This morning, the office of House Speaker Paul Ryan released a blueprint for tax reform that would overhaul major components of the U.S. tax code and lower taxes for households and businesses. The key details of the plan...
- The Emerging Debt Ceiling Deal
The Emerging Debt Ceiling Deal
The emerging deal between congressional leaders and President Obama on the debt ceiling is nothing if not confusing. We'll try and give you the basics here.
Stage 1: Effective Immediately
-The debt ceiling is raised by $900 billion dollars. That's only enough to finance the cost of government until sometime next summer.
-Spending cuts go into effect that save $1 trillion dollars (or $1,000 billion dollars) over ten years, for an average of $100 billion in savings per year.
Stage 2: The next few months
Here's where things get interesting. Pretty much everyone agrees that $1 trillion dollars in savings over ten years isn't going to put much of a dent in the deficit (which currently stands at around one and a half trillion dollars per year), so the deal essentially leverages the urgency of the current situation (the treasury runs out of cash literally tomorrow) to force additional cuts to be decided later on. Here's how that works.
By November, a bipartisan congressional committee must come up with recommendations for additional deficit reductions of $1.5 trillion dollars over ten years (or an average of $150 billion per year), and Congress must pass them. If it fails in this task, then automatic "triggers" kick in, which force cuts in defense spending (which Republicans will hate) and in Medicare (which Democrats will hate). If it succeeds, the debt ceiling gets automatically increased by a further $1.5 trillion (which is enough to last until 2013). The idea here is that the prospect of such unattractive cuts, combined with the desire to avoid another fight over the debt ceiling next year, will force the bipartisan committee to make a deal.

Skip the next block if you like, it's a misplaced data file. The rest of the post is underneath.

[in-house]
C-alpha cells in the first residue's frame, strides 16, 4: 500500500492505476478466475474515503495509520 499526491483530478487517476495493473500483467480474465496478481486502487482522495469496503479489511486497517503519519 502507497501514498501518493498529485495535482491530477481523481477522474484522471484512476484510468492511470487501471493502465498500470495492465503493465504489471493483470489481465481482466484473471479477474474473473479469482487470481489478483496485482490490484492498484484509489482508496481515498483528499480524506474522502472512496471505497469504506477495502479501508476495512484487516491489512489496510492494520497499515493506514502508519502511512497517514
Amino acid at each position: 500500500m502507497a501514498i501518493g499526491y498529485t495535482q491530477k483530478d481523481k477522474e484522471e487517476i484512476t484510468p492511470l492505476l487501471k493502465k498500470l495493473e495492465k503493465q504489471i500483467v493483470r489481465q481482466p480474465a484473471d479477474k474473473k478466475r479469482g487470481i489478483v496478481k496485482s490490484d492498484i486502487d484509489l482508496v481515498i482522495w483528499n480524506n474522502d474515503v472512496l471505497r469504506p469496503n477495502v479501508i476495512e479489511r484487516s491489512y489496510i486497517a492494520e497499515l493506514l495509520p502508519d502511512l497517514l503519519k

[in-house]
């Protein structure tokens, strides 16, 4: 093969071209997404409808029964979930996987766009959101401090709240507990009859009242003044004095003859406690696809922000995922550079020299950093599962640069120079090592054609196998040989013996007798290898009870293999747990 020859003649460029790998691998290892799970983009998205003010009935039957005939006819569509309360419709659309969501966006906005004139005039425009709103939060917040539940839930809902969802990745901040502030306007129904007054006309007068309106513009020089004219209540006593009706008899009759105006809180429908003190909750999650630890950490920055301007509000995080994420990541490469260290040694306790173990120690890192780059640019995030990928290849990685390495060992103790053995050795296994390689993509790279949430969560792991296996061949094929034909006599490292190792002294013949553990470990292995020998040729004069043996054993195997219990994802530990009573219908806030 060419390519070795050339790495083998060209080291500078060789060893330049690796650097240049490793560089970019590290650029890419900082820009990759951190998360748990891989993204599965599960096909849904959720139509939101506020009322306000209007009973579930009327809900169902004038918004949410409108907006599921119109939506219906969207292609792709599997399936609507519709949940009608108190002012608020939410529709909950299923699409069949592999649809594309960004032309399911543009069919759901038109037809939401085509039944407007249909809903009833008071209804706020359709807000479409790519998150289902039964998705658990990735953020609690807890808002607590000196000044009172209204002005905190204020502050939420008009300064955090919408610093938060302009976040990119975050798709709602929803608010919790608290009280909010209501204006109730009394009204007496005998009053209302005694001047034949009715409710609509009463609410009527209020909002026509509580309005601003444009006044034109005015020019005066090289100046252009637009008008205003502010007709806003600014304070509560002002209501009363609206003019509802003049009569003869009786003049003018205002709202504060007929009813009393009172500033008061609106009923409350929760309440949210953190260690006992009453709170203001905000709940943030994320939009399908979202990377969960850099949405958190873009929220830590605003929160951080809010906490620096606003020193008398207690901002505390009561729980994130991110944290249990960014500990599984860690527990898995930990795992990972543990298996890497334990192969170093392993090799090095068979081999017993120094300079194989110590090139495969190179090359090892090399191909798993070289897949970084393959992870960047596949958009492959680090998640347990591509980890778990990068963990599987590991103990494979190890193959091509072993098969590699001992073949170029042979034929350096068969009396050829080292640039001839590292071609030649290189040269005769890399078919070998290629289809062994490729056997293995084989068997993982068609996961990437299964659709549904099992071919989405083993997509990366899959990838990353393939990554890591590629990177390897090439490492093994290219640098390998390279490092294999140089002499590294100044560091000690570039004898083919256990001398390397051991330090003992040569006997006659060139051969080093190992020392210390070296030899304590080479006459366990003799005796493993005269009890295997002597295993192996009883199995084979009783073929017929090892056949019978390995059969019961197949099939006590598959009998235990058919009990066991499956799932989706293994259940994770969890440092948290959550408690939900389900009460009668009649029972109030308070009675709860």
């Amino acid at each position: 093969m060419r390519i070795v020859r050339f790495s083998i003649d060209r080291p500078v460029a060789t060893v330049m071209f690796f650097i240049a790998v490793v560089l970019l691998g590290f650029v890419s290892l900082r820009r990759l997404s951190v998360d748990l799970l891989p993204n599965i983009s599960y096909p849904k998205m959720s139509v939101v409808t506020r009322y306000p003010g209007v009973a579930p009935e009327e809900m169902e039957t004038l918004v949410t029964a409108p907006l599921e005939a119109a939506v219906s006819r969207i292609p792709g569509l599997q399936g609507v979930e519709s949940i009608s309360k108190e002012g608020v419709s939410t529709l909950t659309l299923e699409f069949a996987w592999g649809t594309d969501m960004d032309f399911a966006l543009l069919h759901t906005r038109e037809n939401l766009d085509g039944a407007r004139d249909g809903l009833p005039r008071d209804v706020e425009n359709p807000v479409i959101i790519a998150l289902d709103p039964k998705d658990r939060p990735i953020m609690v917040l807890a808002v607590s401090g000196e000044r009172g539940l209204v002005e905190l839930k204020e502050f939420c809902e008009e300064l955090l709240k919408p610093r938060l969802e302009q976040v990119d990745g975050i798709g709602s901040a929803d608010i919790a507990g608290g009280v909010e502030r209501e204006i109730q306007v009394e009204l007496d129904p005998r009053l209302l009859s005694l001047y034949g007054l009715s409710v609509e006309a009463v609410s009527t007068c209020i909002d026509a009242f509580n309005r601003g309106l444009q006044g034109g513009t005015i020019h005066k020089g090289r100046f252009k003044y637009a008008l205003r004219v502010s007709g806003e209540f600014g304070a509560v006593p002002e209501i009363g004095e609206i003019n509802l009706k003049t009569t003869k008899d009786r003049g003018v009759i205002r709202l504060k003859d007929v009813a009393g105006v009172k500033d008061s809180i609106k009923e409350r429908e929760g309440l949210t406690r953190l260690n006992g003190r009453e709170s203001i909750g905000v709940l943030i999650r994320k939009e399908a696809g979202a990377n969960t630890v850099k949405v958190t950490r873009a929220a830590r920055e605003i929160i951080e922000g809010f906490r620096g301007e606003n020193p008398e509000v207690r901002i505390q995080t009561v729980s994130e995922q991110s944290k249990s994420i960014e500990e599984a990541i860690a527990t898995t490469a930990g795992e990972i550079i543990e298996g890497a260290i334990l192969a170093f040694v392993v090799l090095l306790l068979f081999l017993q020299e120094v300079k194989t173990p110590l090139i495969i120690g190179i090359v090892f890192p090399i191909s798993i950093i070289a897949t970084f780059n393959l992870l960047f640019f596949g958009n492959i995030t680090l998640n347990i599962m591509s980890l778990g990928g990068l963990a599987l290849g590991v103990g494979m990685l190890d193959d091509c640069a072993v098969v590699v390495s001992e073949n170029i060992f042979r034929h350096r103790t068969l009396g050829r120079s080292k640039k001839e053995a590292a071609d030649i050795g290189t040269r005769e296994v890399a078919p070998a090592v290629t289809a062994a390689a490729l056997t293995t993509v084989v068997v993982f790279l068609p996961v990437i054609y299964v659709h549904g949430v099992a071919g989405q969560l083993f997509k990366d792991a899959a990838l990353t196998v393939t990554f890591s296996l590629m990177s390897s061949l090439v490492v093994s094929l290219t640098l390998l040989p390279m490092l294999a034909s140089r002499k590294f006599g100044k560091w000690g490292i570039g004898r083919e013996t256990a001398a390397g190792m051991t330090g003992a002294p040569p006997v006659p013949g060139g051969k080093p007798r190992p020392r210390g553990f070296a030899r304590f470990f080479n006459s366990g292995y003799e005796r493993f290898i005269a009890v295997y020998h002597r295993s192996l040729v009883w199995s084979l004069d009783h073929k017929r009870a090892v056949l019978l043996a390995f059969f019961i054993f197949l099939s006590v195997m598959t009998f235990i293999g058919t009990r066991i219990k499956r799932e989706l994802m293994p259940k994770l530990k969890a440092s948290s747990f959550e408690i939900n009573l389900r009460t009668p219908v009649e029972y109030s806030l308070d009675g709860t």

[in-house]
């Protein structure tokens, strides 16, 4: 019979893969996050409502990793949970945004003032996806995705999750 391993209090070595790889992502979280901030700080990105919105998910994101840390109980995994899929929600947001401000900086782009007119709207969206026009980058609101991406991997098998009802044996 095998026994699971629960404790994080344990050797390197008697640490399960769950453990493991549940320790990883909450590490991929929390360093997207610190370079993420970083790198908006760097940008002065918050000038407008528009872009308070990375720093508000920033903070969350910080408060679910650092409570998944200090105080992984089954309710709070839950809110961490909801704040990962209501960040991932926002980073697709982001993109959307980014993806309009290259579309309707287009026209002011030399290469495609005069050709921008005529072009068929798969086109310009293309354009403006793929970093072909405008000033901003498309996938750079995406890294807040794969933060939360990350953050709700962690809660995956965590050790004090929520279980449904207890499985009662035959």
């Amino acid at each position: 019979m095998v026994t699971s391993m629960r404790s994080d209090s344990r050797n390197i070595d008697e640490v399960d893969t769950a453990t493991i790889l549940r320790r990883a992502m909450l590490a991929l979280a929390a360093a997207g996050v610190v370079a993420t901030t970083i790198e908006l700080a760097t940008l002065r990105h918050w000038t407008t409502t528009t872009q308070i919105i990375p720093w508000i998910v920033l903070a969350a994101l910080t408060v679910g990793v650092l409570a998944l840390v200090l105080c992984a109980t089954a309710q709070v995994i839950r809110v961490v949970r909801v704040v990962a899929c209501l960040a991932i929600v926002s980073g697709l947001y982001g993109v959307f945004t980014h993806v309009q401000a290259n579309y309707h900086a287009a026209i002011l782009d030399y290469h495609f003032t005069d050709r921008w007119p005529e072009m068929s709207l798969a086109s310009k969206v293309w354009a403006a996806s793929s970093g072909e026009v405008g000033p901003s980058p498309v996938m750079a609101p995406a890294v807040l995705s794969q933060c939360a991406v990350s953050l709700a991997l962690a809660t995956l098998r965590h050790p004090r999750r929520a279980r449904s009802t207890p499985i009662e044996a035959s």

The $1.5 trillion that the bipartisan committee is tasked with finding is subject to certain restrictions, most notably that it must be scored relative to "current law" (as opposed to "current policy"). The distinction between current law and current policy is at the root of an incredible quantity of confusion over what counts as a tax cut or tax increase.
In a nutshell, under "current law," any law which is scheduled to automatically expire is assumed to do so, whereas under "current policy," policies are assumed to exist in their current incarnations in perpetuity, even if it takes congressional action to maintain that status quo. For fiscal policy, some particularly relevant laws are the Medicare "doc fix," the Bush-era tax cuts, and the AMT (the Alternative Minimum Tax—an alternate way of calculating one's income tax). Under "current law," the Bush-era tax cuts expire at the end of next year, and certain AMT parameters revert to levels which substantially increase the number of taxpayers subject to the AMT.
The practical effect of this is that the bipartisan committee will be unable to make any recommendations regarding the Bush-era tax cuts. For example, let's say the committee proposes, among other things, raising the top marginal tax rate three percentage points, from 35% to 38%, which would bring in some amount of revenue that counts towards their $1.5 trillion assignment. "Hold on," says the Congressional Budget Office, "According to our current law baseline, that rate is set to go up to 39.6% in 2013 when the Bush-era tax cuts expire, so this is actually a tax cut, and it makes the deficit worse."